9. Don’t use homeopathic zinc throat lozenges or mists. They have not been proven effective in preventing colds or cold symptoms and may prolong carriage.
Nasal zinc gel worked somewhat (Zicam) but causes permanent anosmia (loss of smell) in some people so was taken off the market in 2011.
10. Do consider a contingency plan for widespread transmission in the US. “Social distancing” if you are at high risk, “Lock-downs” – temporary school and workplace closings/reduced staff/work at home/cancelling non-critical air travel…
Some Facts and FAQs
1. The current name of the disease is “COVID-19”, short for “coronavirus disease -2019”.
2. The name of the responsible virus is “SARS-CoV-2”, an animal coronavirus that evolved to infect humans.
3. Early symptoms are clinically indistinguishable from the seasonal flu or common cold.
4. Exposure to onset is 1-14 days, average 5 days. Hence the 14 day quarantine period for exposed people.
5. Worldwide cases: SARS 8,000 from 2003-2004 none since 2004; MERS 2,500 since 2012 and declining; COVID-19 >100,000 (prelim, 81K in China of which 67K are in Hubei Province)
6. Case fatality rates: SARS 19%; MERS 37%; COVID-19 2.3%(prelim) in China, lower in rest of world ?0.9%
7. Origin/Reservoir: SARS – China/bats -> civet cats; MERS – Saudi/bats -> camels; COVID-19 – China/bats -> snakes/pangolins (similar to ant eaters, scales instead of fur, sometimes called “Scaly Anteater” – they are the highest trafficked mammals in the world, and scales are used in Chinese Traditional Medicine.
How deadly is COVID-19?
Less deadly than SARS or MERS but more cases so will cause more deaths. Slightly more deadly than seasonal flu but fewer cases so will most likely cause many fewer deaths than flu.
When will effective vaccines and treatments be available?
Candidate vaccines will be ready for testing in several weeks. A safe and effective vaccine will take at least 12-18 months to produce and might be ready for a seasonal recurrence next year.
Candidate antivirals (like Tamiflu ® for influenza) are being tested in people now. A safe and effective treatment may be available in 6 months.
How fast is it spreading?
The epidemic curve (rate of new cases) appears to be declining at the epicenter and throughout China (validity of data a concern) and South Korea (more reliable data). This is a very encouraging predictor for a limited outbreak in the US.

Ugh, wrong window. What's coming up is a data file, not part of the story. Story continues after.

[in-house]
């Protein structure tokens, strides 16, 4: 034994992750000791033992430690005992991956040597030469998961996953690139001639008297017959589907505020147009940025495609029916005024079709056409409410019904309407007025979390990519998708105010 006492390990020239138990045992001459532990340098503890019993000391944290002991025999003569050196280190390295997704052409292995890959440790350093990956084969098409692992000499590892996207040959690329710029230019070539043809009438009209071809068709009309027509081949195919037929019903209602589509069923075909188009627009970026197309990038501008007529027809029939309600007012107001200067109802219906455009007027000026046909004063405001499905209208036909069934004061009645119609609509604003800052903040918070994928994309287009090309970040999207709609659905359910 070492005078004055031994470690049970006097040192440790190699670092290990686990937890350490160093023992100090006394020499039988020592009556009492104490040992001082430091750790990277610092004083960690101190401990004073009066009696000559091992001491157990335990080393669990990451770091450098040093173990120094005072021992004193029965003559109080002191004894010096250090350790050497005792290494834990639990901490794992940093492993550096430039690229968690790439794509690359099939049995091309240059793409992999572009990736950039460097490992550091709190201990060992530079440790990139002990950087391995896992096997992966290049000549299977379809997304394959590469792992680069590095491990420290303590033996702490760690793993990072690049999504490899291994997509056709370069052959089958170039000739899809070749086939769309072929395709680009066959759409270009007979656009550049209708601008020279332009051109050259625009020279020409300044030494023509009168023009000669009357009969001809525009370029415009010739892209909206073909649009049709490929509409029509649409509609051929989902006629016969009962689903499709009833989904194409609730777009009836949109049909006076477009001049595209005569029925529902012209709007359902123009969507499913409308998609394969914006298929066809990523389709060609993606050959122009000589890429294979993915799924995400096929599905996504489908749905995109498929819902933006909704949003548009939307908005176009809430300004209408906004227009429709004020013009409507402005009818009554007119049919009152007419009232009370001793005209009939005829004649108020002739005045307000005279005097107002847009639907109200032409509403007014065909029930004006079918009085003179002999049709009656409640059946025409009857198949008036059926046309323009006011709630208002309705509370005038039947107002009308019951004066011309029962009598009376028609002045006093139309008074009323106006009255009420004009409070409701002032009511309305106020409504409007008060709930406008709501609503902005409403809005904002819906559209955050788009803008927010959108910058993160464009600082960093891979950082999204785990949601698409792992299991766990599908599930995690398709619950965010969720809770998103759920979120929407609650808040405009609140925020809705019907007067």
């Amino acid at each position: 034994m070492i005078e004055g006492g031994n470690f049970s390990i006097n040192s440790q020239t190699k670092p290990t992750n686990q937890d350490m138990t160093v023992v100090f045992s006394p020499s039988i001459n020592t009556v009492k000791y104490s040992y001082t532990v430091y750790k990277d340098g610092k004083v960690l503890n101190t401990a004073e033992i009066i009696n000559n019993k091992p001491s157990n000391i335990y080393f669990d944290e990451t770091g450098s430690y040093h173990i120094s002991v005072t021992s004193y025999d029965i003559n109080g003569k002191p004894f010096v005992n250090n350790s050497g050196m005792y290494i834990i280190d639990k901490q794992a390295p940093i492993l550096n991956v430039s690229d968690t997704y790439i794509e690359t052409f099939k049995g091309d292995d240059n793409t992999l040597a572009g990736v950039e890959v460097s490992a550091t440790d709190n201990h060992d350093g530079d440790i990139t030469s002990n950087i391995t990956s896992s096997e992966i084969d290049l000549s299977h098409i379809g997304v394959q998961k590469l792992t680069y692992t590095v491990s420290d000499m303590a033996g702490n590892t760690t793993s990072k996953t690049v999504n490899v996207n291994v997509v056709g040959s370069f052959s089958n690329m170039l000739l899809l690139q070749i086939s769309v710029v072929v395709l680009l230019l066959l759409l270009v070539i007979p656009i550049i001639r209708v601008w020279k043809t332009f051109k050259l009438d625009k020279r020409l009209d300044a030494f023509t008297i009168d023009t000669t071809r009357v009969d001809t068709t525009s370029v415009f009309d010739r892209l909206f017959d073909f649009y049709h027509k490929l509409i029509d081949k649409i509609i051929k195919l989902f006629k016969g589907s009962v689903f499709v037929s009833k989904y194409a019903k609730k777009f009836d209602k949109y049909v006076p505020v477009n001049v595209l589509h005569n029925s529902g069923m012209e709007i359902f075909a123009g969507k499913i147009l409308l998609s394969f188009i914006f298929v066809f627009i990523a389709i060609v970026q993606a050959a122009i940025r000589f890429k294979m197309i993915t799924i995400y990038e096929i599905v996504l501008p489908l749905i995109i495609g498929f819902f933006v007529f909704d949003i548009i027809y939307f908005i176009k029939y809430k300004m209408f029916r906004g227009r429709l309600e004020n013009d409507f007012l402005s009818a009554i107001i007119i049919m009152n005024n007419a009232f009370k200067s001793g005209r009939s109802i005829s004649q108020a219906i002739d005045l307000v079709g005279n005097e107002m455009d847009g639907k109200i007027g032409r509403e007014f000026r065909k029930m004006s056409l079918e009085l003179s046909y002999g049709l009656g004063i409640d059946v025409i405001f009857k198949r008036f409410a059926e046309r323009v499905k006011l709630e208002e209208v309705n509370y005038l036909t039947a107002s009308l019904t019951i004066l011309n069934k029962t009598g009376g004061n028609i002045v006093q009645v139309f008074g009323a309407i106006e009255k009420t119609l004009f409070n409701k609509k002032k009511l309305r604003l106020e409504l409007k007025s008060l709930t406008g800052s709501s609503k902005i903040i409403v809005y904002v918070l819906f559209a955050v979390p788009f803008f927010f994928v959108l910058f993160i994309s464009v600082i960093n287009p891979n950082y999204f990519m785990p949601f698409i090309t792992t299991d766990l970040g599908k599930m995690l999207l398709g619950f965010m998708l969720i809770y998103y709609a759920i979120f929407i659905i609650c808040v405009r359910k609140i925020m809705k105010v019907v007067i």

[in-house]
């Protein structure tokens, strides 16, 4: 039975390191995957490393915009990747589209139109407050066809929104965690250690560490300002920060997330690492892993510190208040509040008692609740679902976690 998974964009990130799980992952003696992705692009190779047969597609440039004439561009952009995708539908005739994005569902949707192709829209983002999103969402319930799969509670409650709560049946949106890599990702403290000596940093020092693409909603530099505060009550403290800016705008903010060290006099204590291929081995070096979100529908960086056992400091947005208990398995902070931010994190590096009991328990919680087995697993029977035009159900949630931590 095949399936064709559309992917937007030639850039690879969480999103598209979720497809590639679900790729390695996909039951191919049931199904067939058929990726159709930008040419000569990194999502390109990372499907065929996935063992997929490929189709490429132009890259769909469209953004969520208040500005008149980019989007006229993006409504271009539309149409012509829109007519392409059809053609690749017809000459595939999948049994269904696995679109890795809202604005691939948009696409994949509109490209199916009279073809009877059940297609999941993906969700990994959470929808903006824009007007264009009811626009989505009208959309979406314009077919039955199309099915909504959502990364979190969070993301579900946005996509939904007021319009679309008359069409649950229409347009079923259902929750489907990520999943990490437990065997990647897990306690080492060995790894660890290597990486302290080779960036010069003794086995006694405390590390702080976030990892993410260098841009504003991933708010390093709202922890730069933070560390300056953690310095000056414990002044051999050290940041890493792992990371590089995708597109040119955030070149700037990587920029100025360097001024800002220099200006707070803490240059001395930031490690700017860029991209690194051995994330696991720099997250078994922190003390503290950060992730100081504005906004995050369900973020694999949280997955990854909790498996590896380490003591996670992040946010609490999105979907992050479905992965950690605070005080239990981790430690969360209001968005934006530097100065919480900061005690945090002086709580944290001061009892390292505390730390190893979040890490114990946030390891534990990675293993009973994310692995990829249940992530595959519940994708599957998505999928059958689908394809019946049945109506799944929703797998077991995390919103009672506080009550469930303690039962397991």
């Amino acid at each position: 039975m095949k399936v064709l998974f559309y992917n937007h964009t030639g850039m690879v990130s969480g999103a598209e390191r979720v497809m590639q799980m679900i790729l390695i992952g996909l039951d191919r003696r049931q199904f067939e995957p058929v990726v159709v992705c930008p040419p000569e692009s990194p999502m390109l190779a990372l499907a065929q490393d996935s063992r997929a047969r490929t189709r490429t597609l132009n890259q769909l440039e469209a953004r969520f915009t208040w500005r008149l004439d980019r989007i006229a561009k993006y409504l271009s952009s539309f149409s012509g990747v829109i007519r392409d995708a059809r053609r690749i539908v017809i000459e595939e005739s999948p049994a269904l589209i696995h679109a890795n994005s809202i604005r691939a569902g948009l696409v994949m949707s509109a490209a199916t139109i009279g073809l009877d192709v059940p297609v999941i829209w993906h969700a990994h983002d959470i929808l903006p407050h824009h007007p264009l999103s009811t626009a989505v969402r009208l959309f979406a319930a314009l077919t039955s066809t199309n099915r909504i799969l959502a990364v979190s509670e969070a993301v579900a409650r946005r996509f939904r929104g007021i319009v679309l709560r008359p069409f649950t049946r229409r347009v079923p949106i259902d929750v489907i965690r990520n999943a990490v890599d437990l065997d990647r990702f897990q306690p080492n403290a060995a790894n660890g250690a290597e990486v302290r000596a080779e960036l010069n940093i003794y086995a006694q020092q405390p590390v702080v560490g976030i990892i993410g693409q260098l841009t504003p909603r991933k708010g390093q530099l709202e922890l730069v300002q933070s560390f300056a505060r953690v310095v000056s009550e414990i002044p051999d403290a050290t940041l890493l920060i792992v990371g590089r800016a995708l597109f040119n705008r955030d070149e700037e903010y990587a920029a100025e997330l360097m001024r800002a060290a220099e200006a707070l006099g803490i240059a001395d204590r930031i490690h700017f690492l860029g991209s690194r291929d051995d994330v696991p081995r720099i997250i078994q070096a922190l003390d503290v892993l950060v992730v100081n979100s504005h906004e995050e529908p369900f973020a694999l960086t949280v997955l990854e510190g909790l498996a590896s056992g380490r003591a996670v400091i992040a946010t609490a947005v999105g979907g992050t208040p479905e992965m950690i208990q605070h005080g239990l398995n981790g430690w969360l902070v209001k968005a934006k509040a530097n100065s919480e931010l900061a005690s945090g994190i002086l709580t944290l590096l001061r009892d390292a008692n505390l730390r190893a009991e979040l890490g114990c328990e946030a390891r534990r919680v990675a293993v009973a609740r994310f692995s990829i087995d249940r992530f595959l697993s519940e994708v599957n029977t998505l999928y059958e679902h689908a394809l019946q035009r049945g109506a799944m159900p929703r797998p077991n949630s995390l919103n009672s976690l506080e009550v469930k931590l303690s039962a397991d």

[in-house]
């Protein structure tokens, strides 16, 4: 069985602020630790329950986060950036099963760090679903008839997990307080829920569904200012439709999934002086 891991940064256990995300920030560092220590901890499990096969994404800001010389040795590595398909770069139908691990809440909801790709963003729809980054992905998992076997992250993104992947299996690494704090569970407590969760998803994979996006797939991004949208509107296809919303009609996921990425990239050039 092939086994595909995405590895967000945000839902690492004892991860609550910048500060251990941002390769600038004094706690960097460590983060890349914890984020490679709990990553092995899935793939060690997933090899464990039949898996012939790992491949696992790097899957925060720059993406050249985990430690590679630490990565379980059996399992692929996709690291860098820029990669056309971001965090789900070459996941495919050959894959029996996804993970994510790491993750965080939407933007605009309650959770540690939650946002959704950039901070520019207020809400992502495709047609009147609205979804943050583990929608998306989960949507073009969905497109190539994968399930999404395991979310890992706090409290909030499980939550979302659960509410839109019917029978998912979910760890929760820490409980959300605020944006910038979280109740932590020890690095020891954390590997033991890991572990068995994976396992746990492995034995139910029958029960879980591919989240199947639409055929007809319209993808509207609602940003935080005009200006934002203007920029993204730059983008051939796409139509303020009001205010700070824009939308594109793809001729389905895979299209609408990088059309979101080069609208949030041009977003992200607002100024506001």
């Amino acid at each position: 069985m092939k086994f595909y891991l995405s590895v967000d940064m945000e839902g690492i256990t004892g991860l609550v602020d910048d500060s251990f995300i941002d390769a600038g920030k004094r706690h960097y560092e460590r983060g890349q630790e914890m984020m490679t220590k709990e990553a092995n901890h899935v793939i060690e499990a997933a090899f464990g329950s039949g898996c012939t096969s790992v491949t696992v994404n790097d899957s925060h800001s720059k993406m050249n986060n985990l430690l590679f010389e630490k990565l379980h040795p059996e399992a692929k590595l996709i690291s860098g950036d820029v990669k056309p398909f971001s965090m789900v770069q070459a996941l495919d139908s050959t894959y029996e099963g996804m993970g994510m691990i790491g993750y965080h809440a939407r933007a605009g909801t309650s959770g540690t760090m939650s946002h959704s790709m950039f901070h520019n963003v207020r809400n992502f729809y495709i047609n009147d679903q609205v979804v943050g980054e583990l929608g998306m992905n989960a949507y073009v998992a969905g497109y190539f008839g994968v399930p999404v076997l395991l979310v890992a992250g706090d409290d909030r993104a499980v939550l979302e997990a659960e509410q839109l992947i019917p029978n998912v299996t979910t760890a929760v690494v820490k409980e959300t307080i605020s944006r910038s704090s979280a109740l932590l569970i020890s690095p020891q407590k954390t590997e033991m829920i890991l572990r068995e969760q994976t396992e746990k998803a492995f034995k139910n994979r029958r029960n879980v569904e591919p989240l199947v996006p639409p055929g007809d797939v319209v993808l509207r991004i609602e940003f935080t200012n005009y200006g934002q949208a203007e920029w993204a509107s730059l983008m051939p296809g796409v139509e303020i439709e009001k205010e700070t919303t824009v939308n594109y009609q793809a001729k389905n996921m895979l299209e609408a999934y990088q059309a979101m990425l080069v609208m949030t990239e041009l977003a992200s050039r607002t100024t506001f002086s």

It’s early in the US with much smaller case numbers, which no doubt will increase in the immediate future. Additional testing of low and moderate risk individuals is essential for better predictions. An increasing number of US cases is expected based on increased testing alone. The number of new cases reported in the next 4-6 weeks will be important in determining the trajectory of the curve and estimating the total number of US cases this year.
Will the change of season lead to a decline and why?
Change in seasons certainly makes a big difference with seasonal influenza A and human coronaviruses infections (but not influenza B).
No one knows why for sure but less crowding in warmer months with people outside more, and “less efficient” droplet transmission (droplets falling to the ground faster and traveling shorter distances in warm humid air, UV sunlight inactivation) are hypothesized.
Can I catch it from a pet, Chinese restaurant or Corona beer?
Why is it spreading to people without a known contact with someone who has the disease?
Asymptomatic transmission (someone without symptoms, generally a day or two prior to developing the disease) has been identified and is probably responsible for “community spread” (someone getting ill without known exposure). “Super-spreaders” (one person, who is usually late in disease, infecting many others) and carriers (Typhoid Mary-like people who don’t get sick but spread to others) have not been identified to date.
Is it contained in US?
So far, yes. Our public health system is working. Countries with good public health infrastructures could possibly see the eradication of this infection in months. However given the extent of the outbreak, international travel, the limitations of screening, and in light of the limited data on transmission risk, it’s likely it will persist at a low level globally for many years, perhaps recurring seasonally as a more serious version of “the flu”.
Hope this helps!
Steven I. Marlowe MD FACP FIDSA
Medical Director, Molecular Diagnostics